Eugene D. Commins

Eugene David Commins (July 1, 1932 – September 26, 2015) was a professor of physics at University of California, Berkeley. He was named a member of the National Academy of Sciences in 1987. He was also a fellow of the American Association for the Advancement of Science, the American Physical Society, and a member of the American Academy of Arts and Sciences.[4][5]

Eugene Commins
BornJuly 1, 1932
DiedSeptember 26, 2015 (2015-09-27) (aged 83)
NationalityAmerican
Alma materColumbia University (Ph.D.)
AwardsUC Berkeley Distinguished Teaching Award (1963, 1979)[1]
Inducted into the National Academy of Sciences (1987)
Berkeley Citation (2001)[2]
Oersted Medal (2005)
John David Jackson Award for Excellence in Graduate Physics Education (2010)[3]
Scientific career
FieldsPhysics
InstitutionsUniversity of California, Berkeley
ThesisHyperfine structure of the metastable state of singly ionized helium-3 (1958)
Doctoral advisorPolykarp Kusch
Doctoral studentsHyatt Gibbs
Stuart Freedman
Steven Chu
Persis Drell
Philip H. Bucksbaum
David DeMille

CareerEdit

Born in New York City, Commins finished his Ph.D. at Columbia University in 1958 under Nobel Prize laureate Polykarp Kusch.[6][7] After serving as a research physicist at the Columbia Radiation Lab, he joined U.C. Berkeley in 1960 as an assistant professor. He became associate professor in 1965 and full professor in 1969. Commins also served as the chair of the department from 1972-1974 and was named professor emeritus in 2005.

Commins and a group of his students were among the first to observe atomic parity violation, a subtle effect of the fundamental weak interactions. These experiments confirmed the Weinberg-Salam-Glashow model of electroweak interaction which is at the core of the Standard Model and for which the three theorists were awarded the Nobel Prize in Physics in 1979.

Besides being a distinguished researcher, Commins was also known for being a great teacher and mentor of future physicists. His most famous student is Steven Chu, who won the Nobel Prize in Physics in 1997 for his discovery of laser cooling and served as U.S. Secretary of Energy during the Obama administration.[8] Another student, Persis Drell, became director of the SLAC National Accelerator Laboratory. Many of his other students became prominent researchers in the fields ranging from nuclear and particle physics to atomic, molecular, and optical physics at top institutions all around the United States. These students include Hyatt Gibbs, Frank Calaprice, Stuart Freedman,[9] Phillip Bucksbaum,[10] Larry Hunter, Carol Tanner, David DeMille, Dmitry Budker,[11] and Chris Regan.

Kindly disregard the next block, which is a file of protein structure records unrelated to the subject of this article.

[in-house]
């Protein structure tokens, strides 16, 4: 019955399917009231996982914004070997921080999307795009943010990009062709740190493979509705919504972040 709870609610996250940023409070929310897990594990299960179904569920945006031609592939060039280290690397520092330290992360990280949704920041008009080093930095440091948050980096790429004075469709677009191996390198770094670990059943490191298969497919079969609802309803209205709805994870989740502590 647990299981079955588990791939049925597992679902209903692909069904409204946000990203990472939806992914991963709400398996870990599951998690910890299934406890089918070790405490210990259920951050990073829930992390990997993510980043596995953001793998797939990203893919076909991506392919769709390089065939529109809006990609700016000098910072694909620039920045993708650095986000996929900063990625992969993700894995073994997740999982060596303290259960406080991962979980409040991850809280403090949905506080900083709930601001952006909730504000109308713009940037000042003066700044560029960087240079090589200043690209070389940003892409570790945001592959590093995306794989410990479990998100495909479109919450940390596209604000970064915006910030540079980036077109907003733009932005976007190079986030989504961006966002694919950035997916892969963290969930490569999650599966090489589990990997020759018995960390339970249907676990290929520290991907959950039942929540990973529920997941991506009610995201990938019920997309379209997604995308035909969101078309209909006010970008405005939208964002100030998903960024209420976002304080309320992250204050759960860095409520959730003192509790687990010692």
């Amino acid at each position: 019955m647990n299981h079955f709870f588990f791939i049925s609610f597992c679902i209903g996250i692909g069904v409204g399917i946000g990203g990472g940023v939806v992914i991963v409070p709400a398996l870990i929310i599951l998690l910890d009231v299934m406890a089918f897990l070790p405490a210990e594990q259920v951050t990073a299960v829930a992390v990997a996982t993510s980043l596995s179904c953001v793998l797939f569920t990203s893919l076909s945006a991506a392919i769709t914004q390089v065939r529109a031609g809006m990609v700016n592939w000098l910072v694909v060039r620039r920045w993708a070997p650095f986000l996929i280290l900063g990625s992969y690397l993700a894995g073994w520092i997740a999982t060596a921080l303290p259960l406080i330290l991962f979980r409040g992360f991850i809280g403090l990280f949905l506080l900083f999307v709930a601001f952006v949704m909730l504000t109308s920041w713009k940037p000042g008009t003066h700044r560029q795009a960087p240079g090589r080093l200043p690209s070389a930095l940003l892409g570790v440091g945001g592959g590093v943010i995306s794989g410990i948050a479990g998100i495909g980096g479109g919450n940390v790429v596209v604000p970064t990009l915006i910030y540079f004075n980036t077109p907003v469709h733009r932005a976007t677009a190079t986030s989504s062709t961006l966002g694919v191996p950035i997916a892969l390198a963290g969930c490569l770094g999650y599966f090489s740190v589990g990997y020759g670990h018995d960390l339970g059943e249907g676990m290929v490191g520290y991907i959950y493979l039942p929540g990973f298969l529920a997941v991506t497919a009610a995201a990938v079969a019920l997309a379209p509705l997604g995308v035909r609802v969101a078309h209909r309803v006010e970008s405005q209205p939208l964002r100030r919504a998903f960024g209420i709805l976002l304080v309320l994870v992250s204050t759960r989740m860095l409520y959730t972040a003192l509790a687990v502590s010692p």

Although he retired in 2001 he remained active in the department, continuing to teach and informally mentor Physics department students. That same year, colleagues, friends and former students gathered to honor him with the “ComminsFest Symposium.” The two-day event featured talks on Commins’ past and present scientific interests and highlighted his passion for music and art. It featured an array of distinguished speakers, most of whom traced their academic lineage to Commins. The conference proceedings, Art and Symmetry in Experimental Physics was published shortly thereafter.

In 2014, Commins authored the book, Quantum Mechanics: an Experimentalist’s Approach, an outgrowth of lecture notes he developed while teaching Physics 221AB frequently between 1965 and 2010.[12]

LegacyEdit

As a testament to his worldwide impact in mentoring graduate students, Steven Chu launched a philanthropy campaign to create a Chair in his honor. The Eugene D. Commins Chair in Experimental Physics will celebrate a lifetime of accomplishments. "Eugene Commins had an uncanny ability to bring out the best in all his students, " said Chu. "He is a model of what a scientist and mentor should be."[13]

ReferencesEdit

  1. ^ "Past DTA Awards Recipients". University of California, Berkeley. Archived from the original on 2015-11-20.
  2. ^ "Berkeley Citation – Past Recipients". University of California, Berkeley.
  3. ^ "The John David Jackson Award for Excellence in Graduate Physics Education". American Association of Physics Teachers.
  4. ^ "Professor Emeritus Eugene D. Commins". Physics.berkeley.edu. Retrieved September 28, 2015.
  5. ^ "Eugene Commins". aip.org. Archived from the original on 2015-09-29. Retrieved 2015-09-28.
  6. ^ "Eugene David Commins (Genealogy)" (PDF). University of Notre Dame.
  7. ^ Commins, Eugene D. (1958). Hyperfine structure of the metastable state of singly ionized helium-3 (Ph.D.). Columbia University. OCLC 35606729 – via ProQuest.
  8. ^ "Steven Chu - Biographical". www.nobelprize.org. Retrieved 2015-11-20.
  9. ^ "Stuart J. Freedman Memorial - Weak Interactions Group". sites.google.com. Retrieved 2016-01-08.
  10. ^ "Phil Bucksbaum | Department of Physics". physics.stanford.edu. Retrieved 2015-11-20.
  11. ^ "The Budker Group". budker.berkeley.edu. Retrieved 2015-11-20.
  12. ^ Commins, Eugene D. (2014). Quantum Mechanics: An Experimentalist's Approach. Cambridge University Press. ISBN 9781316157077.
  13. ^ "The Eugene D. Commins Chair in Experimental Physics | UC Berkeley Physics". physics.berkeley.edu. Retrieved 2015-11-20.